Perceptions are what hews the memory. Reality is what you perceive, or rather what you select and construct from your perceptions. Your mental image of Le Club des Poètes in Paris is constructed from what you remember from your last visits 43 years ago. You are surprised it turns out physically different on your return. Not emotionally different.
You turn up on a rainy Saturday evening, around 9 pm. You had checked out the website – that didn’t exist back then – it was to be an international evening, with poetry from across the world. It doesn’t turn out like that.
You go in the door which seems to open inwards and outwards if you push hard enough. The Club is one medium-sized room, with a bar at the front beside the front door, and a kitchen at the back. Previously the same room had been bigger, shaped differently, and it was on different levels with an upper level and a lower level – or so your memory tells you. The room has a Bohemian look to it, with books around the walls and on some of the wooden tables. A friendly cat observes patrons through closed eyes. It seems to select key visitors for special attention. You sit wherever you like.
Blaise Rosnay welcomes you, asks you if you are a poet. His father had asked you the same question. You reply hesitantly, but say no, or think you do. You tell him you were here back in the early days, when Jean-Pierre Rosnay (father) started the Club. The welcome is the same, kind, generous. The tempting smell of food cooking seeps in from the kitchen. It used to be Gauloises and Gitanes. Blaise says his mother will be there later; you remember his mother, don’t you? You used to sit at the back, unobtrusive, but present. And you are transported back to the cadences of La Prose du Transsibérien of Blaise Cendrars, reconstructed in your memory – only – the one thousand and three belltowers of Moscow ringing, the interminable rhythm of the long rail journey across the steppes towards Port Arthur. You remember the bloody horrors of the multilated soldiers, the crazed and crazy, returning from the front, the fires of destruction. ‘Dis, Blaise, sommes-nous bien loin de Montmartre?’ intones repeatedly Jehanne’s refrain. You remember it was the time of Vietnam for you, the Russo-Japanese war for Blaise Cendrars. Afghanistan for your young neighbours. How appropriate the Jean-Pierre’s son should be called Blaise.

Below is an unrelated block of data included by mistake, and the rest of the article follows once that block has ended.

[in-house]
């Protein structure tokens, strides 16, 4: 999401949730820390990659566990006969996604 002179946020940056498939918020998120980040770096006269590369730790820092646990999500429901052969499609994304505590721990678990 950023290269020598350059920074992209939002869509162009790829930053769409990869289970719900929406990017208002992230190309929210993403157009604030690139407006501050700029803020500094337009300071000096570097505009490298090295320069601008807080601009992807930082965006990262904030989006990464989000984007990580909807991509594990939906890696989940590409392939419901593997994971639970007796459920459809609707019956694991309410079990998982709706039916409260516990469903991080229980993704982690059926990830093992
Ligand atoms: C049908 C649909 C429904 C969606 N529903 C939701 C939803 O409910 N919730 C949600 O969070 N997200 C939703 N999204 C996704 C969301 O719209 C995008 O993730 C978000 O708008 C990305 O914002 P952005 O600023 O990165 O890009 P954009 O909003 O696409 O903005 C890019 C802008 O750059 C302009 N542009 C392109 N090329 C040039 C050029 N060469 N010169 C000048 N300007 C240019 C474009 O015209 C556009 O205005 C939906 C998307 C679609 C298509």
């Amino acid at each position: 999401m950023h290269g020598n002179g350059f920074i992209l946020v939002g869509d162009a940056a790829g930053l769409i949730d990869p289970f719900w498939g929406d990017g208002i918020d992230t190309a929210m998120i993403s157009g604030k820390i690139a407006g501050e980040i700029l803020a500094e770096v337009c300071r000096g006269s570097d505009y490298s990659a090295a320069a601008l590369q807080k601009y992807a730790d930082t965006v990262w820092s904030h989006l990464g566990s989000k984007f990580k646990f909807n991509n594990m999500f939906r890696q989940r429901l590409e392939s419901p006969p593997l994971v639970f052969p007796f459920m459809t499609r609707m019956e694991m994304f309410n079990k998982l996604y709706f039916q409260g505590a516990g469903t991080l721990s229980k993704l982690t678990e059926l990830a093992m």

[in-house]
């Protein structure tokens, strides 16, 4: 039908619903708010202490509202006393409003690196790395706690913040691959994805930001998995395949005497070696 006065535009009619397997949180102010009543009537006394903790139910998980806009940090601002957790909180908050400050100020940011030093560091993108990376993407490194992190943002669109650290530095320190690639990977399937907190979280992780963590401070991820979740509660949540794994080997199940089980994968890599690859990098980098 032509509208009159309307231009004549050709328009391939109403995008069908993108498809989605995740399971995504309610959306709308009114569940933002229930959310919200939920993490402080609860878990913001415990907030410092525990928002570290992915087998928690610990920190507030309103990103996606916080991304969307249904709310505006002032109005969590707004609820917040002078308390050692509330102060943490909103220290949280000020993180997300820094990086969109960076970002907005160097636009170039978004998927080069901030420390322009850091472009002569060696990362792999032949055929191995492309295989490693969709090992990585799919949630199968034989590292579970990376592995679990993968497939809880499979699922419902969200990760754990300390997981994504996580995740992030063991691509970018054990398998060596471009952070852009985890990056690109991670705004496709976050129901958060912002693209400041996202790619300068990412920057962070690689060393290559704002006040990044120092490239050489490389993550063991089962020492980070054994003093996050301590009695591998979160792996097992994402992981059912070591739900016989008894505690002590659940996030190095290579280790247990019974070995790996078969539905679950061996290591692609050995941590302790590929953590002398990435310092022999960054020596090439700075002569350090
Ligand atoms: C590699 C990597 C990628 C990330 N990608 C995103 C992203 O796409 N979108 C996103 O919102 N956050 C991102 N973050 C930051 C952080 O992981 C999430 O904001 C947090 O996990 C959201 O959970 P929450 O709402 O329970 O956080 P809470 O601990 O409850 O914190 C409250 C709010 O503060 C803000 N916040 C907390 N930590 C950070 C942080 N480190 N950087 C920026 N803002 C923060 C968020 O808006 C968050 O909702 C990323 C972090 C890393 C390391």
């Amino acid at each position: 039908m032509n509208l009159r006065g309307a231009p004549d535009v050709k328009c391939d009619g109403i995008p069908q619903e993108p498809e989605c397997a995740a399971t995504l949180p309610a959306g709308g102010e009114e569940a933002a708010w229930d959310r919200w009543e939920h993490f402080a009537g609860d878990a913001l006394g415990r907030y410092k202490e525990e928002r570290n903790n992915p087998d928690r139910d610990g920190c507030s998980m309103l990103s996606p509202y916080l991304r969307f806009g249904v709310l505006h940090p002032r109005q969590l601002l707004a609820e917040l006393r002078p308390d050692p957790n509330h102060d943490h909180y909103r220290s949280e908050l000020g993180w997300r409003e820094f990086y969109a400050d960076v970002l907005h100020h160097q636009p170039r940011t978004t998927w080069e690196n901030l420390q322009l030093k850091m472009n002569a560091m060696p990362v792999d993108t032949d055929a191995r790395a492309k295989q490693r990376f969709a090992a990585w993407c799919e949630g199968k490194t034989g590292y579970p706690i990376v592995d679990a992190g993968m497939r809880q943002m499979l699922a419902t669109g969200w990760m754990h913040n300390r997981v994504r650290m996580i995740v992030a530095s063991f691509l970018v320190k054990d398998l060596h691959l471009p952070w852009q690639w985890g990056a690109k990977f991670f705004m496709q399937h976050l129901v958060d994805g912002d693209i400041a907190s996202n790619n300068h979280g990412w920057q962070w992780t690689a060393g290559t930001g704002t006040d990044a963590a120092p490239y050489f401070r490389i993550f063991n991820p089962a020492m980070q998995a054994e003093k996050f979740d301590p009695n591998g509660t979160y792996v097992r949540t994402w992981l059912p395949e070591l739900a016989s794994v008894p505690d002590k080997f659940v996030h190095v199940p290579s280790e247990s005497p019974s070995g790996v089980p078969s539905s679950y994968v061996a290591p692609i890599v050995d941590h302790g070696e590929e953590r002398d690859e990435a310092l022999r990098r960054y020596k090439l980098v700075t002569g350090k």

You wonder whether there will be a celebration in 2013 to recognize the centenary of the publication of La Prose du Transsibérien et de la Petite Jehanne de France, to give it its full title. A masterpeice. A spectacle of a publication. Multiple fonts, and painted by Sonia Delaunay. Folded like a harmonica. You study the two-metre long facsimile on your wall.
Back then the poet or comédienne reciting Le Transsibérien was young, dynamic, expressive, and female. No, male, you are now told. No, you are sure, on this point your memory doesn’t deceive you. Blaise says his mother will know. She’ll be in shortly.
You read some of Jean-Pierre’s poetry, noting the familiarity of Cameret. Yes, the Rosnays had a house on the Breton coast, and Cameret is a good place to have a house. The sea, the land, the rocks influenced Jean-Pierre – it’s in his name – as much as it influenced a favourite of yours, Guillevic, but differently. Jean-Pierre perhaps is more concerned with the people; Guillevic more with the nature of things, and how man – very much, man – is just one of nature’s things. But Guillevic is different, perhaps not fitting in the Club.
The Club fills up, you get talking with the neighbours, he a consultant for IBM, she, a recent partner, at home, no work. He dominates, she smiles. They eat, you don’t: you drink in the atmosphere. The Club fills up: every seat taken, and some twice. You are clustered with three young girls, bright faces, final year of the Bac, the scents of the promising future, and they like Jacques Brel, Léo Ferré, Georges Brassens, Juliette Gréco. You are surprised: the music of your youth, your past. They are only 17. They hit back, silencing you: Why not? It’s good music, good poetry. One carries around Léo Ferré on her MP3 – you listen.
Blaise starts the evening introducing the performers one by one, who recite known and unknown poems, some new, some their own, some translated. And there’s a guest, from Brittany, who recites two poems. You talk with him, and discover you have friends in common. But you forget his name. Memory. You have turned back 43 years.
Marcelle has arrived before the start, and you chat. She doesn’t remember you, and your memory suggests a different person. Marcelle says you must come back, and next time recite your poetry. You say yes, but think no. Yes, you’ll come back, but recite someone else’s poetry. Guillevic, perhaps, or Seamus Heaney. There’s two with much in common, hewn from the same Celtic stone. Both concerned with remembering the past, remembering origins. And the sphinx of a cat sits staring, interrogating your face.